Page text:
Elevator pitches...size does matter

prepping for a conference

May 26, 2022, Dina-Marie Weineck


It is conference season. Most people think that researching other delegates and printing pretty business cards is what diligent conference prep looks like. The truth is, who you show up as and your mental preparation are FAR more important than the business card (although I do love a pretty biz card).

Conferences: I produced and spoke at one, attended one, and will coach at yet another one in June. In other words, I have and am about to hear a lot of elevator pitches. In a coaching environment, I don´t care so much about hearing any kind of succinct statement of what you do. There, we go beyond a simple pitch and uncover what is holding you back from manifesting your vision and standing by your mission. We look at who you need to become and what you need to overcome in your journey towards your vision. So that…

…when you do attend a conference to network, enrol potential business partners and investors into your vision, both your words and being attract the right people to you.


That´s right. There are two key things here: Who you are. What you say.


Who you are: Setting intentions:

See, conferences are a huge money and time investment. They cost anywhere between fifty and thousands of dollars. Additionally, you have to clear most of your typical schedule AND budget for lodging and travel. In order to make the most of it, you want to be clear on what you want to get out of the conference. Ask yourself:

Why am I attending?

What is my ideal outcome? / What are my objectives?

What questions do I want answered? (Someone last week told me their objective was to find out if they still want to be a part of this industry. That´s such a wonderful question to go into a conference with.)

What new contacts do I wish to create?


Ultimately, I ask myself:

In order for this conference to be a success for me, how will I need to show up?


Here´s how I approach this question every time:

On the way to the conference, I typically write a report about the conference as if it had already happened. I write about how I felt, how I chose to approach other delegates, how I introduced myself, and what opportunities emerged. I then read the report every morning before I head to the conference center.

The more I lean into this mental prep, the more grounded and focused I am during the conference, the better results in direct and long-term ROI (return on investments) I typically get, and the more fun I have building relationships!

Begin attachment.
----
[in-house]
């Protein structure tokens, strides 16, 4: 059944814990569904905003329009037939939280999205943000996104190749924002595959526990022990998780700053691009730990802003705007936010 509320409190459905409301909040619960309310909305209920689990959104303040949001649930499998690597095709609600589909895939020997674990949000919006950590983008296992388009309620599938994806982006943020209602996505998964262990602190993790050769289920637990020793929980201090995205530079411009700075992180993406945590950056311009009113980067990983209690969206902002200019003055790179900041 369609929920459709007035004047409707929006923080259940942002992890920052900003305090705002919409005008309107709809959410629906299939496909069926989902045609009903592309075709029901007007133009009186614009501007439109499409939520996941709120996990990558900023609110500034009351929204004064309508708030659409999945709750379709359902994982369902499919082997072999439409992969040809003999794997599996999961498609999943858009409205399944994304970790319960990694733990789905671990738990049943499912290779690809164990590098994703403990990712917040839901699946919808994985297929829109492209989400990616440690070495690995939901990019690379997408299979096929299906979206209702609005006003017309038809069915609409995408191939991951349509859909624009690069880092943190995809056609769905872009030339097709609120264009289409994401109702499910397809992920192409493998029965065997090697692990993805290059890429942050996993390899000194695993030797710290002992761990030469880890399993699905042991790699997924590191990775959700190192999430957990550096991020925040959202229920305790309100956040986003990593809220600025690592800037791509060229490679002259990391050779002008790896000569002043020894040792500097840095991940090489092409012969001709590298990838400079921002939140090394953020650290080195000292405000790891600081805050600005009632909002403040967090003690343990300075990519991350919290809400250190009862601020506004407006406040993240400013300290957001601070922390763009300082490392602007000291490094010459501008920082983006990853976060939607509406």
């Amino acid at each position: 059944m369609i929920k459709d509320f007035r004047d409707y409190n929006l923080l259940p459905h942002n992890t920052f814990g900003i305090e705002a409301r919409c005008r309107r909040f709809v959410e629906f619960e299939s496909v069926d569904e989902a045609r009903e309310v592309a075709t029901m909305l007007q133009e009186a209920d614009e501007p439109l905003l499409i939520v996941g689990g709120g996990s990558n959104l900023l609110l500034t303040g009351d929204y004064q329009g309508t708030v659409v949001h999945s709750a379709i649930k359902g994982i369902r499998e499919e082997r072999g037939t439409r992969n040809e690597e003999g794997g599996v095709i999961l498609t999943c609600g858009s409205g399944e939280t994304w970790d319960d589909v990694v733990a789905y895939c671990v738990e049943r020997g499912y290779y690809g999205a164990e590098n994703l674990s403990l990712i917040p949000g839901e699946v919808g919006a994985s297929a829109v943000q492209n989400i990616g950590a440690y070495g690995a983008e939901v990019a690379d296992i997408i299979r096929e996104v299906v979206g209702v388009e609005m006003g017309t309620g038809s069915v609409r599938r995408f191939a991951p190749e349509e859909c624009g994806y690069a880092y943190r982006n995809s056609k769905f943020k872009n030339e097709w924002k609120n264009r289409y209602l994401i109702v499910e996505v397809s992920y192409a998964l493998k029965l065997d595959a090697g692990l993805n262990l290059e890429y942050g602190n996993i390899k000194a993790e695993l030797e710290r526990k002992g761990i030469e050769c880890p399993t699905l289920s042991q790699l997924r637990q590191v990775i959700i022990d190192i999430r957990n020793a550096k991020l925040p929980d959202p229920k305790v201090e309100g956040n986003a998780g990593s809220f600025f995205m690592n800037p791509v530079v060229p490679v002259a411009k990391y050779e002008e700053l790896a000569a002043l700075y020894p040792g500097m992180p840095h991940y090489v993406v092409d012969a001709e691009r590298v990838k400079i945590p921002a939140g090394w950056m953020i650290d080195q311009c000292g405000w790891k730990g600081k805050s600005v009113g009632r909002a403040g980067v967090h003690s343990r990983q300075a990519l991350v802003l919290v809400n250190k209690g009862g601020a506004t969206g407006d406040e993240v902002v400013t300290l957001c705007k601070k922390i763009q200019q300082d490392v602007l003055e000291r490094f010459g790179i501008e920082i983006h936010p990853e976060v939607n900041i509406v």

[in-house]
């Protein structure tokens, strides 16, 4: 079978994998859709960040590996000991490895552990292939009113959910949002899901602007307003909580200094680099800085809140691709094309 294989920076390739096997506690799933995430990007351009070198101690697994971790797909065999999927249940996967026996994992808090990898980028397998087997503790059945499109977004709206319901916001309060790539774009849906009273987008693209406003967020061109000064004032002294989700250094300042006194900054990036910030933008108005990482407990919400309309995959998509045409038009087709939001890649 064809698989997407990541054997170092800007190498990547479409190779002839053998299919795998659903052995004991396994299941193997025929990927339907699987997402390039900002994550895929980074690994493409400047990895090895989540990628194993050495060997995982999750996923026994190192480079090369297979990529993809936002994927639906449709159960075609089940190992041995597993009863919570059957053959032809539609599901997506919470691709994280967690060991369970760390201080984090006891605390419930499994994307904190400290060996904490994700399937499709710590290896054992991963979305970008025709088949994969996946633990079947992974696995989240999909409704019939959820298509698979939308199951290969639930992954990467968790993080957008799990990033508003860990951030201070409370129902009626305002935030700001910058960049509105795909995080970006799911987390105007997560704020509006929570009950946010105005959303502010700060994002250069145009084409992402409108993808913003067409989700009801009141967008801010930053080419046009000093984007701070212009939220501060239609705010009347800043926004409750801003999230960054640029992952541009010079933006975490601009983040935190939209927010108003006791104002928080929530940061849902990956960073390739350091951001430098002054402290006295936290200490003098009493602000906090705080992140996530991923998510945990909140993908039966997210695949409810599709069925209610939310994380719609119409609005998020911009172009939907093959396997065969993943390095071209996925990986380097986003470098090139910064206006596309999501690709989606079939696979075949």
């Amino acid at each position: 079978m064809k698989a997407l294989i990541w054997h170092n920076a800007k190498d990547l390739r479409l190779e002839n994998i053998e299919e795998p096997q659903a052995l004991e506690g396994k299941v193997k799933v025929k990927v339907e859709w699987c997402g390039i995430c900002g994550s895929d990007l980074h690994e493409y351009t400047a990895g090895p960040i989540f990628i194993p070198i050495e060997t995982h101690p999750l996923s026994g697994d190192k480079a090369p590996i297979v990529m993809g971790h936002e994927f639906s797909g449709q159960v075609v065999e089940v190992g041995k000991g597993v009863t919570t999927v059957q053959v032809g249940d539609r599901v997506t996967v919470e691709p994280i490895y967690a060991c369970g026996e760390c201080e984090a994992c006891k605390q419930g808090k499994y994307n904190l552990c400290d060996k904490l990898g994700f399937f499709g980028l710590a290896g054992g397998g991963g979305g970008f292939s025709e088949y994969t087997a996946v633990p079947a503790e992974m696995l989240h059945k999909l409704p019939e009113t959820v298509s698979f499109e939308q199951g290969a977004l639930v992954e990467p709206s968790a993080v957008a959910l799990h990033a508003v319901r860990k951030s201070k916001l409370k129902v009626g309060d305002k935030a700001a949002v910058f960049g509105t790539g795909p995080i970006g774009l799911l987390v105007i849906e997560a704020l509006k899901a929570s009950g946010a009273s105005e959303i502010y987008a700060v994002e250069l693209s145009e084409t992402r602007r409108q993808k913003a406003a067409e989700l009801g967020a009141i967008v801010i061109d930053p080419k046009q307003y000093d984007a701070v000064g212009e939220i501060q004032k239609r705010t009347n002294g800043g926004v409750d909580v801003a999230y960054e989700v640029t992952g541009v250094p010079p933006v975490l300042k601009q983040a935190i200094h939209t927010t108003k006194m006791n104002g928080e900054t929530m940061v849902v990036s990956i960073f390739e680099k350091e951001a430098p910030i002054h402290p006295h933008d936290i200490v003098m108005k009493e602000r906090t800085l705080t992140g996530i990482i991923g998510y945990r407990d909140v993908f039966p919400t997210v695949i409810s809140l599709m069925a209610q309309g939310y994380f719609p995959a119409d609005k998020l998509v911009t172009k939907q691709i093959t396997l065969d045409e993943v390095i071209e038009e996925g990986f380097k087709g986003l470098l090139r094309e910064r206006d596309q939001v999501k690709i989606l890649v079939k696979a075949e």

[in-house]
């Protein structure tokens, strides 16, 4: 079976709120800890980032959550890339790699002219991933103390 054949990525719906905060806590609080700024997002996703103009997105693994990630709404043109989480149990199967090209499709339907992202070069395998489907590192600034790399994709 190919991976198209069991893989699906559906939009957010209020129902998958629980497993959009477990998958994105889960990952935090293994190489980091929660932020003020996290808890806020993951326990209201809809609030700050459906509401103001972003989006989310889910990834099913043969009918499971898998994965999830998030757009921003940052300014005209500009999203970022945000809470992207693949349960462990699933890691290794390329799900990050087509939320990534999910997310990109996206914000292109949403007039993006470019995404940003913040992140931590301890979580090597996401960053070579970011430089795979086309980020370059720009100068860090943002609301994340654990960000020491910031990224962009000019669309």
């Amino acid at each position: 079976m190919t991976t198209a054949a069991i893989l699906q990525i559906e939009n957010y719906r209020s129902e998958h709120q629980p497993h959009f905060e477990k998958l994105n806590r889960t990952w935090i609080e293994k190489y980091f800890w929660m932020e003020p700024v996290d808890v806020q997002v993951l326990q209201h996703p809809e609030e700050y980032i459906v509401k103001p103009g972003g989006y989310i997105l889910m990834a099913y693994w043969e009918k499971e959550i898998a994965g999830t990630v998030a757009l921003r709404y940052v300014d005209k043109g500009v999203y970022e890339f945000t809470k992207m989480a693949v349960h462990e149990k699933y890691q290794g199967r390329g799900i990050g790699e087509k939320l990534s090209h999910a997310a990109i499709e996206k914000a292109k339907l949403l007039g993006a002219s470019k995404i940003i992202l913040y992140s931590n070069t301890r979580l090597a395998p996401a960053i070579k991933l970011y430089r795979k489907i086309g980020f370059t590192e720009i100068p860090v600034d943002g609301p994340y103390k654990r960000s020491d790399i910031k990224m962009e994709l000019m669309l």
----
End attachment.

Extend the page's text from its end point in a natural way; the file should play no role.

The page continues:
What you say: Getting your elevator pitch in order.

I actually don´t like the term elevator pitch. There is nothing pitchy about an elevator pitch. If done right, your introduction invites the opposite person into a conversation, not a sale. You might call it an introduction or impact statement; my artistic clients call it an artist statement.

However, I revert back to calling it ´elevator pitch´ due to the early days of my business (call it nostalgia): Then, I found myself in an elevator with a delegate of a truly impactful organization. We made introductions and mine, somewhere between the 50th and 40th floor, directly led to an invitation to collaborate with this organization. 5 years later, I still work with many representatives of this organization as individual clients. To this day, this connection is a huge source of revenue, referrals, new clients, and new business opportunities. So… about that ‘elevator pitch´:


Briefly, in no more than two sentences, you want to state what you do, who you do it for, and why.


Let´s break this down a bit:


Why do you even need an elevator pitch?

Glad you asked. People are busy at conferences and being able to state clearly what you do will be intriguing and draw someone into a proper conversation. Therein, you can go deep and establish an actual relationship instead of simply exchanging business cards. You will be remembered.


What´s the elevator pitch supposed to do?